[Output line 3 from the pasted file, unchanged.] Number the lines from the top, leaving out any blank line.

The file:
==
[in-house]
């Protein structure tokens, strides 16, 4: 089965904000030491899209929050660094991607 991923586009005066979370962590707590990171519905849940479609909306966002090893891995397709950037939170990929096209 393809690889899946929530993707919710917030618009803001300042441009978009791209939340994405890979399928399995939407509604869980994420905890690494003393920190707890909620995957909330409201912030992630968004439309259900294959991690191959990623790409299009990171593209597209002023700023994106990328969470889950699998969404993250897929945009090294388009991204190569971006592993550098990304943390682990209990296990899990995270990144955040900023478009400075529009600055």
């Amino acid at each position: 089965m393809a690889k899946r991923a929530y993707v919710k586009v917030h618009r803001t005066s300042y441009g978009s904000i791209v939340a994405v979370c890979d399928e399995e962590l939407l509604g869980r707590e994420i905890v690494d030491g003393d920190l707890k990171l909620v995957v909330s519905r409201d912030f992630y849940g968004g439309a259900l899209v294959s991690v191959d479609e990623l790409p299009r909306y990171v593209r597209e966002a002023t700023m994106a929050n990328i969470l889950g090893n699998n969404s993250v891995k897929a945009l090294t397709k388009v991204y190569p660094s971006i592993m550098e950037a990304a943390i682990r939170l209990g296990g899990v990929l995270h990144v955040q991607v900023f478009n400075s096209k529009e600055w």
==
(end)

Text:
């Amino acid at each position: 089965m393809a690889k899946r991923a929530y993707v919710k586009v917030h618009r803001t005066s300042y441009g978009s904000i791209v939340a994405v979370c890979d399928e399995e962590l939407l509604g869980r707590e994420i905890v690494d030491g003393d920190l707890k990171l909620v995957v909330s519905r409201d912030f992630y849940g968004g439309a259900l899209v294959s991690v191959d479609e990623l790409p299009r909306y990171v593209r597209e966002a002023t700023m994106a929050n990328i969470l889950g090893n699998n969404s993250v891995k897929a945009l090294t397709k388009v991204y190569p660094s971006i592993m550098e950037a990304a943390i682990r939170l209990g296990g899990v990929l995270h990144v955040q991607v900023f478009n400075s096209k529009e600055w």